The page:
Touchscreen holdout? This F(x)tec Pro1 X phone with sliding QWERTY keyboard might push your buttons

Choice of LineageOS and Ubuntu Touch as well as Android


UK smartphone developer F(x)tec has rolled out the second generation of its sliding keyboard phones, the F(x)tec Pro1 X.

Phones with a physical keyboard are a rarity in 2020. Making this device even more unusual, F(x)tec has opted to offer punters a choice of operating systems: the privacy-centric Android fork LineageOS, Ubuntu Touch, and (the somewhat aged) Android 9.0. Support for Windows 10, SailFish, and Debian is reportedly in development.

In terms of form factor, you get a fairly standard candybar design with a 6-inch AMOLED display. Shift its orientation to landscape, and you can then slide out the phone's 66-key physical keyboard. There's also a USB-C port, which, in addition to charging, allows the phone to connect to an external monitor and peripherals.

Under the hood, there's a Snapdragon 835 platform, paired with 6/8GB RAM and either 128/256GB UFS storage. These are hardly ground-breaking specs, but you're unlikely to buy this phone on the basis of its number-crunching ability alone. You're paying for the form factor.

The camera is a 12MP Sony IMX and comes with a 5MP secondary camera for portrait photography. There's also NFC, a physical headphone jack, and a physical fingerprint reader.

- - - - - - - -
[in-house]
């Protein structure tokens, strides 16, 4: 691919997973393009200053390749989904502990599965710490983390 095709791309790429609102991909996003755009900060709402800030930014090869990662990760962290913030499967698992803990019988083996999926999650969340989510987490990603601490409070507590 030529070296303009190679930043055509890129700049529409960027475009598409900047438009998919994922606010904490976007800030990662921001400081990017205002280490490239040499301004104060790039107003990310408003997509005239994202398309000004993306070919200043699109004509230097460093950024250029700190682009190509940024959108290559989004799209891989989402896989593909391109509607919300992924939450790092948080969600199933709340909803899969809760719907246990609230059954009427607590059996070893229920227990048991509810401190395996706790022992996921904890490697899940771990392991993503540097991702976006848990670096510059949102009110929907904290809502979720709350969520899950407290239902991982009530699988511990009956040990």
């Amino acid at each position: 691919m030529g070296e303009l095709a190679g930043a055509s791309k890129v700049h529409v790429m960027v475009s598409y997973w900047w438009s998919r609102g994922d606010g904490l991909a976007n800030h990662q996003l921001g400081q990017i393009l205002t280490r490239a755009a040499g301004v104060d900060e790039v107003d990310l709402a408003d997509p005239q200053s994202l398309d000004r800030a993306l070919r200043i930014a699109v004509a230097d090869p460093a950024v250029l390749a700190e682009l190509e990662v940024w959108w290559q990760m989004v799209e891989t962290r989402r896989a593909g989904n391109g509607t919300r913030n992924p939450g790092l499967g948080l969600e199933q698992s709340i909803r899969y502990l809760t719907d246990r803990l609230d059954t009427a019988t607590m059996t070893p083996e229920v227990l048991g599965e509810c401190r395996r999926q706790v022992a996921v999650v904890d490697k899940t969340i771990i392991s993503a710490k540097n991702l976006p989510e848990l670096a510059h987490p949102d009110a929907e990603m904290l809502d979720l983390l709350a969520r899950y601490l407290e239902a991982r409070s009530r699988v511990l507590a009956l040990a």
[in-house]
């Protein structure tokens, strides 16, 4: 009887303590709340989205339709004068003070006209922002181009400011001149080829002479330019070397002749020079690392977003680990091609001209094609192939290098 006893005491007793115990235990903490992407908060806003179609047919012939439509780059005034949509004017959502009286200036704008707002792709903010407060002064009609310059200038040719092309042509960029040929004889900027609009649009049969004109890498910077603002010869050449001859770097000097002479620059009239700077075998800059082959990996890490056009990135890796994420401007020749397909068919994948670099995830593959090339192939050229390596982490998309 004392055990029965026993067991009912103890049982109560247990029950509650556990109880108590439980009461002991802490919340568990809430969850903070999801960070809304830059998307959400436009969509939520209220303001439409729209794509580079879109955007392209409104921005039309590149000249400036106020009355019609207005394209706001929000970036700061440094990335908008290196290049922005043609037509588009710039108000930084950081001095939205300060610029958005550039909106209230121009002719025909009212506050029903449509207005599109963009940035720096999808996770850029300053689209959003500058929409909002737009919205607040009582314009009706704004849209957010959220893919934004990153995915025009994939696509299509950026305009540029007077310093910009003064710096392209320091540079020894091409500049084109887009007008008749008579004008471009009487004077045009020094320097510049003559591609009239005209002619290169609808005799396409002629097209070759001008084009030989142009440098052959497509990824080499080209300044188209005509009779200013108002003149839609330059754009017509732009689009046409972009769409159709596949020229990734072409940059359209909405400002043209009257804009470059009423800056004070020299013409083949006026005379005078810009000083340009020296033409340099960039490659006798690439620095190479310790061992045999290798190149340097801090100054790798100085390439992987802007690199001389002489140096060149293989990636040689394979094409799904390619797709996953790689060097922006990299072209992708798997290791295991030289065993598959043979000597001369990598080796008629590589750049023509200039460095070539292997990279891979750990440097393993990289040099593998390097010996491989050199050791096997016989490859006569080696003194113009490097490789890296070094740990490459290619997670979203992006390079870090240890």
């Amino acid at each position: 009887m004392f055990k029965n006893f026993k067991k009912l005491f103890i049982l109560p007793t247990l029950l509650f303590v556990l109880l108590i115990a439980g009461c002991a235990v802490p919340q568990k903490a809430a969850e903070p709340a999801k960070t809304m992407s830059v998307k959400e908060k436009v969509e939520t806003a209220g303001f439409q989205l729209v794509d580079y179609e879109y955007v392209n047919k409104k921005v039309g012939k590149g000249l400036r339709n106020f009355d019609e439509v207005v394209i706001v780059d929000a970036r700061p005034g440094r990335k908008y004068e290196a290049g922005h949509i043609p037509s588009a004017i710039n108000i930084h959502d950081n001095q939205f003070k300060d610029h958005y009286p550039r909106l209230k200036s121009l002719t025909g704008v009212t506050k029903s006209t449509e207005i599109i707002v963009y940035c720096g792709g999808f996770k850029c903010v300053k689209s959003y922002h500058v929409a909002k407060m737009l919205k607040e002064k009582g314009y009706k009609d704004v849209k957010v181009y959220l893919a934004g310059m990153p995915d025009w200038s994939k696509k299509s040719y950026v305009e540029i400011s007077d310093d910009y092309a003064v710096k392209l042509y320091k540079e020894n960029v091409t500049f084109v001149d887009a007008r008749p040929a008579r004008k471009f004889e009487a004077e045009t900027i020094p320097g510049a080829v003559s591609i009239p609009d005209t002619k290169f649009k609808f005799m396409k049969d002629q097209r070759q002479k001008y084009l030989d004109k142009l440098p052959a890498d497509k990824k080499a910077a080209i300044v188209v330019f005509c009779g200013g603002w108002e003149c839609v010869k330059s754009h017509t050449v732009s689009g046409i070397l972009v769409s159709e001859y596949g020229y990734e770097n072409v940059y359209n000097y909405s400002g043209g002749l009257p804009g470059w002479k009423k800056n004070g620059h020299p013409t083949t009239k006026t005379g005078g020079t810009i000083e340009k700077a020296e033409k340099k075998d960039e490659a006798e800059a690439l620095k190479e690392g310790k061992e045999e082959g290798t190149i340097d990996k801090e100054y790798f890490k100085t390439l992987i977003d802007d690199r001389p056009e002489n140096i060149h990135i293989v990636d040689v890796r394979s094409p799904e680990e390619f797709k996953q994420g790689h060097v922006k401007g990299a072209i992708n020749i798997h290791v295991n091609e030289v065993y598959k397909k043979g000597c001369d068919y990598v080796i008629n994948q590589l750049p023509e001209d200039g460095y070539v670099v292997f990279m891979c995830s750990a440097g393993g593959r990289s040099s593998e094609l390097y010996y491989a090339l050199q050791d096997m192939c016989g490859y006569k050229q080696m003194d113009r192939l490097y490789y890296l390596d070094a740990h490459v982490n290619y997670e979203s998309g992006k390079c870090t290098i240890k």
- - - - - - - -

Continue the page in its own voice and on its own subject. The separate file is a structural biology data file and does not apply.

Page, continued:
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F(x)tec is crowdfunding the Pro1 X on Indiegogo (usual caveats apply). With early bird pricing, the 8GB/128GB variant costs $649 – or roughly £500. An extra $70 (or £50) gets you 8GB RAM and 256GB internal storage.

Physical keyboards are a touch dated at this point. The form factor was hugely popular in the 2000s, thanks to vendors like Palm, Nokia, and most notably BlackBerry manufacturer RIM. The launch of the iPhone in 2007 changed all that, and the winds of the smartphone industry began to shift in favour of full-screen phones and virtual keyboards.

Most people have moved on (as has, for that matter, the smartphone market), but there are many who enjoy the tactile sensation found when typing on a physical keyboard. Those holdouts have been serviced by an increasingly shrinking pool of vendors including Unihertz, TCL (which, until earlier this year, held the rights to produce BlackBerry phones under licence), and Planet Computers.

This new refresh from F(x)tec is indicative that there's still some demand for phones with a physical keyboard. Separately, we can expect a new 5G-enabled BlackBerry next year, thanks to Austin startup OnwardMobility. But almost 13 years after the iPhone first hit shelves, one can't help but wonder how big that market actually is, and what the long-term prognosis is. ®


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